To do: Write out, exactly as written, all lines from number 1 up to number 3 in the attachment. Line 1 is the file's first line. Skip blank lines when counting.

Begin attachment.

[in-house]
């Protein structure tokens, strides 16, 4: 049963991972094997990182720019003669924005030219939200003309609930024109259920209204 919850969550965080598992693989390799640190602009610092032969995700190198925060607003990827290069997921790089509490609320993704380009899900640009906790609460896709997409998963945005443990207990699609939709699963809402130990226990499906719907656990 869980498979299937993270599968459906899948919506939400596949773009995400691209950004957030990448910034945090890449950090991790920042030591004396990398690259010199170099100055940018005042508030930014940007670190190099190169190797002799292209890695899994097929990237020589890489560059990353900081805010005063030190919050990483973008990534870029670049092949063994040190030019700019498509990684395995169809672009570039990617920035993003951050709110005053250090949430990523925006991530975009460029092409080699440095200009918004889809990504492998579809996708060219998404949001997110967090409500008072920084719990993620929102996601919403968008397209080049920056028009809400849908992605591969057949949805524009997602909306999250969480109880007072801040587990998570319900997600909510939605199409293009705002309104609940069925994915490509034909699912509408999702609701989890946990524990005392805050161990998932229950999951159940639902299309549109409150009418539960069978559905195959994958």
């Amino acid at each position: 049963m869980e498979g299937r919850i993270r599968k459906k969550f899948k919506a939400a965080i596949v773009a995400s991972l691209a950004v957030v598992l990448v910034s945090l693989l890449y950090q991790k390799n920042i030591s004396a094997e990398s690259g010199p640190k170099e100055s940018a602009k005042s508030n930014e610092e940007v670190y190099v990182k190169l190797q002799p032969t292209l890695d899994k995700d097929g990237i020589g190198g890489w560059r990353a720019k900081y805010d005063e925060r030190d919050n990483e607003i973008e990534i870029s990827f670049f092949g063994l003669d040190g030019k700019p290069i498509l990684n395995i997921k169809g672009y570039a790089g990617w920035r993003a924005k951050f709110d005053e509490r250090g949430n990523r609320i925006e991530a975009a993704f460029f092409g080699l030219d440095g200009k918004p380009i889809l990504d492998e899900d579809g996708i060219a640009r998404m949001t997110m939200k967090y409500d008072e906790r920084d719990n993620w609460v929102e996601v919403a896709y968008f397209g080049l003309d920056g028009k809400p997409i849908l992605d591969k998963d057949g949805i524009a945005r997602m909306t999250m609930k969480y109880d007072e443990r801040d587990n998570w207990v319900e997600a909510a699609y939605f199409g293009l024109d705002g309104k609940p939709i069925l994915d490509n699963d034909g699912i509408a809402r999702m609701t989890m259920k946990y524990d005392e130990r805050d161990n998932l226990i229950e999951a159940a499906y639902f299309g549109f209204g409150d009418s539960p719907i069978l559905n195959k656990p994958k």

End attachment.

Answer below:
[in-house]
């Protein structure tokens, strides 16, 4: 049963991972094997990182720019003669924005030219939200003309609930024109259920209204 919850969550965080598992693989390799640190602009610092032969995700190198925060607003990827290069997921790089509490609320993704380009899900640009906790609460896709997409998963945005443990207990699609939709699963809402130990226990499906719907656990 869980498979299937993270599968459906899948919506939400596949773009995400691209950004957030990448910034945090890449950090991790920042030591004396990398690259010199170099100055940018005042508030930014940007670190190099190169190797002799292209890695899994097929990237020589890489560059990353900081805010005063030190919050990483973008990534870029670049092949063994040190030019700019498509990684395995169809672009570039990617920035993003951050709110005053250090949430990523925006991530975009460029092409080699440095200009918004889809990504492998579809996708060219998404949001997110967090409500008072920084719990993620929102996601919403968008397209080049920056028009809400849908992605591969057949949805524009997602909306999250969480109880007072801040587990998570319900997600909510939605199409293009705002309104609940069925994915490509034909699912509408999702609701989890946990524990005392805050161990998932229950999951159940639902299309549109409150009418539960069978559905195959994958």
């Amino acid at each position: 049963m869980e498979g299937r919850i993270r599968k459906k969550f899948k919506a939400a965080i596949v773009a995400s991972l691209a950004v957030v598992l990448v910034s945090l693989l890449y950090q991790k390799n920042i030591s004396a094997e990398s690259g010199p640190k170099e100055s940018a602009k005042s508030n930014e610092e940007v670190y190099v990182k190169l190797q002799p032969t292209l890695d899994k995700d097929g990237i020589g190198g890489w560059r990353a720019k900081y805010d005063e925060r030190d919050n990483e607003i973008e990534i870029s990827f670049f092949g063994l003669d040190g030019k700019p290069i498509l990684n395995i997921k169809g672009y570039a790089g990617w920035r993003a924005k951050f709110d005053e509490r250090g949430n990523r609320i925006e991530a975009a993704f460029f092409g080699l030219d440095g200009k918004p380009i889809l990504d492998e899900d579809g996708i060219a640009r998404m949001t997110m939200k967090y409500d008072e906790r920084d719990n993620w609460v929102e996601v919403a896709y968008f397209g080049l003309d920056g028009k809400p997409i849908l992605d591969k998963d057949g949805i524009a945005r997602m909306t999250m609930k969480y109880d007072e443990r801040d587990n998570w207990v319900e997600a909510a699609y939605f199409g293009l024109d705002g309104k609940p939709i069925l994915d490509n699963d034909g699912i509408a809402r999702m609701t989890m259920k946990y524990d005392e130990r805050d161990n998932l226990i229950e999951a159940a499906y639902f299309g549109f209204g409150d009418s539960p719907i069978l559905n195959k656990p994958k």